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Residents, regulators, and risk in two industrial towns

Lookup NU author(s): Professor Peter Phillimore, Dr Achim Schluter, Professor Tanja Pless-Mulloli, Dr Patricia Bell


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To what extent is trust in governance procedures a precondition for public engagement? This work is based on ethnographic research that examined the relationship between regulators and residents in the major chemical and petrochemical centres of Grangemouth (Scotland) and Ludwigshafen (Germany). In Grangemouth a period of rising economic insecurity coupled with intensified public concern about safety has brought regulatory authorities and the town's population into ongoing dialogue. This dialogue has been uneasy, and marked by considerable public suspicion; but it has been a dialogue of sorts, nonetheless. In Ludwigshafen the prevailing mood has remained one of confidence in the town's massive chemical industry: the notion that a routine dialogue between regulators and residents might be either necessary or desirable has rarely been articulated by either side. Questioning the tendency in the literature on public engagement in environmental policy issues to associate such engagement with trust, we suggest that, in these two case studies at least, the opposite applied. It was manifest distrust and frustration which provoked animated public engagement with government and officials in Grangemouth recently. Equally, it was the depth of trust and familiarity, built up over decades, which facilitated public disengagement from issues of environmental regulation and governance in Ludwigshafen.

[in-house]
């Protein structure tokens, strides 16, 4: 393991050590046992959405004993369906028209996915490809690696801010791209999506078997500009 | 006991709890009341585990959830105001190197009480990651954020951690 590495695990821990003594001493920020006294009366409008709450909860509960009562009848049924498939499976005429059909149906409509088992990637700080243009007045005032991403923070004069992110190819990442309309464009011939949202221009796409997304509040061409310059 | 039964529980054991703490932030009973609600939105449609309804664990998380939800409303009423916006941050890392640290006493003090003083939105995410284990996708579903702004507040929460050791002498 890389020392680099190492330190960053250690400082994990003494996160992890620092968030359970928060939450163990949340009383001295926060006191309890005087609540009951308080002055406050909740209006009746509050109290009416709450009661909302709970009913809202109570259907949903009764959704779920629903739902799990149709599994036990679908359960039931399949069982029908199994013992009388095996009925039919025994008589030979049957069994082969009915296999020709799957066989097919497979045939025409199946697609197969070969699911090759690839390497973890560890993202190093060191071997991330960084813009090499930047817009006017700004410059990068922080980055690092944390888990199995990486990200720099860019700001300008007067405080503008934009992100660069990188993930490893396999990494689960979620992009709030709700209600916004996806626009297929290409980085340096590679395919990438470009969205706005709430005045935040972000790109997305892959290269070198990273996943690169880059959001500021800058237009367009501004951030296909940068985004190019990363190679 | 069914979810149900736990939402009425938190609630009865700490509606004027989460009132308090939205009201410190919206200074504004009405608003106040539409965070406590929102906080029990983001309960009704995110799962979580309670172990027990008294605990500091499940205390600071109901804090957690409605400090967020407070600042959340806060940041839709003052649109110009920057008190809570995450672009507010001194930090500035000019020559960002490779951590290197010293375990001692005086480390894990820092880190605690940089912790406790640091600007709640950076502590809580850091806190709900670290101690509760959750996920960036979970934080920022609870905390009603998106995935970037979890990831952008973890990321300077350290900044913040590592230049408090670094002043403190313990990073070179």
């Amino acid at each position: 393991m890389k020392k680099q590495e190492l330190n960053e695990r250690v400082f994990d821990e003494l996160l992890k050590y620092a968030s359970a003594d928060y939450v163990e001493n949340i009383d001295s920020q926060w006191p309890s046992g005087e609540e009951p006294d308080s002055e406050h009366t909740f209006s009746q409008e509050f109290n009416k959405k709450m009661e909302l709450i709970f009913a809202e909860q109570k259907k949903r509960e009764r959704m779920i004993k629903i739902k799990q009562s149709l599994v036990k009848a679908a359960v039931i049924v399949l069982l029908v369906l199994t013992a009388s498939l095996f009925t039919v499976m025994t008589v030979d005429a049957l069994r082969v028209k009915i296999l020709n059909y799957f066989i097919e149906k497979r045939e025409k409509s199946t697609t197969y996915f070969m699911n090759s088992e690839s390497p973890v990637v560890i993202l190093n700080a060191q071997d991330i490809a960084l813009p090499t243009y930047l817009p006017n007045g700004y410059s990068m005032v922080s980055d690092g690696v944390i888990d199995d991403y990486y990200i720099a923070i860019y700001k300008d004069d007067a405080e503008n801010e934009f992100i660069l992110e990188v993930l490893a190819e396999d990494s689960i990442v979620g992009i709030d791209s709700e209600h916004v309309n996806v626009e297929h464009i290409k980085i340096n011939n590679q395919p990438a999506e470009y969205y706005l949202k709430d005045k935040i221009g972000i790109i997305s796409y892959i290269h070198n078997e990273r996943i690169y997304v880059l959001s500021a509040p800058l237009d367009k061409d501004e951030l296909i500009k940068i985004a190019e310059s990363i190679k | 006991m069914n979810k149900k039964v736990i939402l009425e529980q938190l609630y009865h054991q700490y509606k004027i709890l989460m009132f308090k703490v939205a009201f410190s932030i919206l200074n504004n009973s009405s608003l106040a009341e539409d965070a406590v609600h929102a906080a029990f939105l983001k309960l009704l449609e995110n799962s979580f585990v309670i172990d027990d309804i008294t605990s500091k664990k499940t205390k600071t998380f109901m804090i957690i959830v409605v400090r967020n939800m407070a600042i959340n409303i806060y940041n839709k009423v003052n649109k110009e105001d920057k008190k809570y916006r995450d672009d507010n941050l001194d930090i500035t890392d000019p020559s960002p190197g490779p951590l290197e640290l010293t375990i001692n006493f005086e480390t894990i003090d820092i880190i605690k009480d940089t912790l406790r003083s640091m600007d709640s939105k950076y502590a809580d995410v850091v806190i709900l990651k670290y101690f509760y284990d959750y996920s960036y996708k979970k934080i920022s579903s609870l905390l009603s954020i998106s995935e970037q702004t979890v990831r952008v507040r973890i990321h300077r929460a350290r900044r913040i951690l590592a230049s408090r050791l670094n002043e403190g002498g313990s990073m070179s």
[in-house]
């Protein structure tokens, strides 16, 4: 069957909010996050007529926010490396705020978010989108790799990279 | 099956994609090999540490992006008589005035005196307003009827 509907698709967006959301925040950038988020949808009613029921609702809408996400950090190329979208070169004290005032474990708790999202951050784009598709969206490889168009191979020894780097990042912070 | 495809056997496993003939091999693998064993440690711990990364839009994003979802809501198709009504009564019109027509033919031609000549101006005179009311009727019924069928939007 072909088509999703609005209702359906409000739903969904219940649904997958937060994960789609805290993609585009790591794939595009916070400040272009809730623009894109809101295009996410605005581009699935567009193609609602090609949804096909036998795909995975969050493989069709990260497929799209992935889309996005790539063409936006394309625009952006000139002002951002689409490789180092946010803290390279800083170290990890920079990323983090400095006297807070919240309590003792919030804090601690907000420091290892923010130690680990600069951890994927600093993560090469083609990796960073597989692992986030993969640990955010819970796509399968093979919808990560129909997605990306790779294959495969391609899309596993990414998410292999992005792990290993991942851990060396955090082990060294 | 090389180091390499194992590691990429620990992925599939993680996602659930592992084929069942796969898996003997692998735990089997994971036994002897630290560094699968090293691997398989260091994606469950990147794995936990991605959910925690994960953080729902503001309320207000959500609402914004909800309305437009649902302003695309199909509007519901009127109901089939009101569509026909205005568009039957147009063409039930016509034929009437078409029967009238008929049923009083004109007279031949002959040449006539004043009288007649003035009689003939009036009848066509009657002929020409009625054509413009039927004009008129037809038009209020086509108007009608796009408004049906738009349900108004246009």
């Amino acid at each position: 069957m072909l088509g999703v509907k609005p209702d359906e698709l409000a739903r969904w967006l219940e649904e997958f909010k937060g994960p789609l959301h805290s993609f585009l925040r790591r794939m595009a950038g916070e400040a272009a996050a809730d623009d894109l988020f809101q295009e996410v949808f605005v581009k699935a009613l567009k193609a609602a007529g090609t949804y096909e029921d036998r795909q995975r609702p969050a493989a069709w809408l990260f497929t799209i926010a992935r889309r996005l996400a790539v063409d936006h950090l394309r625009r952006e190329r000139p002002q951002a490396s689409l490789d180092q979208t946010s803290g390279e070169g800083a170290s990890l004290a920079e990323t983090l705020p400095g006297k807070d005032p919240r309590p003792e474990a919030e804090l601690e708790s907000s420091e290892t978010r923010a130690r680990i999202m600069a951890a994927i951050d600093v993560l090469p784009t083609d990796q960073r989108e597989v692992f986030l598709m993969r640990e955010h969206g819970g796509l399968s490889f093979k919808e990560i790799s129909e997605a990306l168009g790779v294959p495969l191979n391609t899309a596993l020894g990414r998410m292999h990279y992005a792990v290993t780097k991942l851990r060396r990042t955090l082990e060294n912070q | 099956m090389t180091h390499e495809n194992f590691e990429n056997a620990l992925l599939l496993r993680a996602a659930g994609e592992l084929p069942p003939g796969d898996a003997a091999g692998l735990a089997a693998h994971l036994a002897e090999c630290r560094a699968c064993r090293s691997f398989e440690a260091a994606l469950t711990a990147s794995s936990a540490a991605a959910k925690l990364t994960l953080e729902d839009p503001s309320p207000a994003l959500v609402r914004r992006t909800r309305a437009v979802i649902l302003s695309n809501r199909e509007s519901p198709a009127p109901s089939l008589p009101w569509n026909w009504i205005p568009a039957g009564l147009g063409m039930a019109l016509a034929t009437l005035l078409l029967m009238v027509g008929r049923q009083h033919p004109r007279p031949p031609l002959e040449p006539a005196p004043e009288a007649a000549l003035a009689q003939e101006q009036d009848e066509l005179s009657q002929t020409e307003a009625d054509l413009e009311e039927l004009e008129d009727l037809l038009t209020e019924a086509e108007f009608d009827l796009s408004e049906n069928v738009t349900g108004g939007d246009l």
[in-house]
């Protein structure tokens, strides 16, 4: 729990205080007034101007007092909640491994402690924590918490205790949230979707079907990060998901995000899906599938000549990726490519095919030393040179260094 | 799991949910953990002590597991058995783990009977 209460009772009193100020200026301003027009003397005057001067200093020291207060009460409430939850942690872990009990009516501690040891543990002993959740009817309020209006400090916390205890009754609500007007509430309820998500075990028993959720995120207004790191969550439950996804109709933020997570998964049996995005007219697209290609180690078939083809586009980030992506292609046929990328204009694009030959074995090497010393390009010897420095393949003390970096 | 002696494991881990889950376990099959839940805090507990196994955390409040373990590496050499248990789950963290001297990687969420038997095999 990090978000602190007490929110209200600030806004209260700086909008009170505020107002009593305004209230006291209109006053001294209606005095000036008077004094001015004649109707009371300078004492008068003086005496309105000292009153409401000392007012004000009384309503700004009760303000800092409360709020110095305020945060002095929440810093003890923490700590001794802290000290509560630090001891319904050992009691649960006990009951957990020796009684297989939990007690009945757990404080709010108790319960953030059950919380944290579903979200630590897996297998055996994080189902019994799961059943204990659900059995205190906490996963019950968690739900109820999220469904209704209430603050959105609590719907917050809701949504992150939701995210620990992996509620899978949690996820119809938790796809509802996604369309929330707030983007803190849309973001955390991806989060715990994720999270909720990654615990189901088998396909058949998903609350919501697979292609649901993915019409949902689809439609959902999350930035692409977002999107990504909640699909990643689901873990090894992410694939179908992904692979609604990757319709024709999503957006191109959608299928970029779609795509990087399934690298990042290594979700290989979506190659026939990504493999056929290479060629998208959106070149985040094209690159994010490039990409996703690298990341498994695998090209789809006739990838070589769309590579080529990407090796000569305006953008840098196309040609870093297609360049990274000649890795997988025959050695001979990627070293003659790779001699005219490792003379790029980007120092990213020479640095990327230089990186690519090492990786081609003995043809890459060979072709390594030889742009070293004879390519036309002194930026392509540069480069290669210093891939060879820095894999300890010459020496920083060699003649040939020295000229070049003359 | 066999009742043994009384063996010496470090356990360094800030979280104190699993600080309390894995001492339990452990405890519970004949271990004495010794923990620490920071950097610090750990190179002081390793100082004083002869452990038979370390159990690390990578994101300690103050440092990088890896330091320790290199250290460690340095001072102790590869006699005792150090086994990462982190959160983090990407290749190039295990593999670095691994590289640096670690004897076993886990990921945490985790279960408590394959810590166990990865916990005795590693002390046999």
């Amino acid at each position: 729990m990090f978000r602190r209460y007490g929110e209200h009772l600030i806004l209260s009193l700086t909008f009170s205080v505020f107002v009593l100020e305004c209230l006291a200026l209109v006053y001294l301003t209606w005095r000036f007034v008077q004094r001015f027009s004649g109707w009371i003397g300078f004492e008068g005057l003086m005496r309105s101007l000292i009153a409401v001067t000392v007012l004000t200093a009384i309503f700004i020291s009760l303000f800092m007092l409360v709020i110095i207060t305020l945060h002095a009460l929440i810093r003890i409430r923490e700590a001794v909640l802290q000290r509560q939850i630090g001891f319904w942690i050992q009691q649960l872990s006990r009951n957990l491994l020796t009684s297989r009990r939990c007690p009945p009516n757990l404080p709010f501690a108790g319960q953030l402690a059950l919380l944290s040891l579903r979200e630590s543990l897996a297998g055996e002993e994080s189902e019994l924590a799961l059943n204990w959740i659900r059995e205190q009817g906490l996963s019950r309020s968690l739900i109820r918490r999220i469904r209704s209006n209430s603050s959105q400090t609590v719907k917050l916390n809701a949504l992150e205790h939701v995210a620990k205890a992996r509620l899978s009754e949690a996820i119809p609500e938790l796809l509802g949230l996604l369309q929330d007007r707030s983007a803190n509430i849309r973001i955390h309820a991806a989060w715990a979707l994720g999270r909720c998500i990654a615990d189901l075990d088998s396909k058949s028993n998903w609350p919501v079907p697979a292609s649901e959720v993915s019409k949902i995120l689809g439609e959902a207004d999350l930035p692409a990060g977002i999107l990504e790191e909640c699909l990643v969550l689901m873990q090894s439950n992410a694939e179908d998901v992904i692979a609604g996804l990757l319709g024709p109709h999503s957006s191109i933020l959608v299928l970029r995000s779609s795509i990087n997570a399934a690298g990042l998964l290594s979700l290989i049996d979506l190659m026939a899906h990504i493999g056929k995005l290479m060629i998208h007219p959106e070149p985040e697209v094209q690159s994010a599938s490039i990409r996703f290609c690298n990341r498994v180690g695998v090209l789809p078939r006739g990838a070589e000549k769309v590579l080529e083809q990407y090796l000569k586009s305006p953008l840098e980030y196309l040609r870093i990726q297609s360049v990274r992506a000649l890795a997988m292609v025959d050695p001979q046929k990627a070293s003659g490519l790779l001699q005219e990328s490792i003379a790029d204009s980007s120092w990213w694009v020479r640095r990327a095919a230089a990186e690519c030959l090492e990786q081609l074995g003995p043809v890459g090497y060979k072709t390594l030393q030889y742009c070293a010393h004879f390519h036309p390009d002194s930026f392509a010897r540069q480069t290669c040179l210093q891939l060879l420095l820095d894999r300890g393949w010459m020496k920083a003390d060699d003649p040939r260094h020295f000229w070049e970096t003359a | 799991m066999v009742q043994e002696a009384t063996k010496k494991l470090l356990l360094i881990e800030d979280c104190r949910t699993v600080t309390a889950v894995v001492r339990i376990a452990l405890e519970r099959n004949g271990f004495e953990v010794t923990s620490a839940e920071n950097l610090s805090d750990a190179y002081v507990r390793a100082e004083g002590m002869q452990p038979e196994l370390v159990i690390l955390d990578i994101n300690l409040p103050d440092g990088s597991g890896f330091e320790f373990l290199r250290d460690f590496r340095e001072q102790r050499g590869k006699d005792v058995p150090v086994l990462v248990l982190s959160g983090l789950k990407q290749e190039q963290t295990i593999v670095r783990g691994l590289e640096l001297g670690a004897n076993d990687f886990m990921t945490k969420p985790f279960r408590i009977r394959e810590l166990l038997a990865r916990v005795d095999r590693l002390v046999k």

Publication metadata

Author(s): Phillimore PR, Schlüter A, Pless-Mulloli T, Bell P

Publication type: Article

Publication status: Published

Journal: Environment and Planning C: Government and Policy

Year: 2007

Volume: 25

Issue: 1

Pages: 73-89

Print publication date: 01/02/2007

ISSN (print): 0263-774X

ISSN (electronic):


DOI: 10.1068/c0618j


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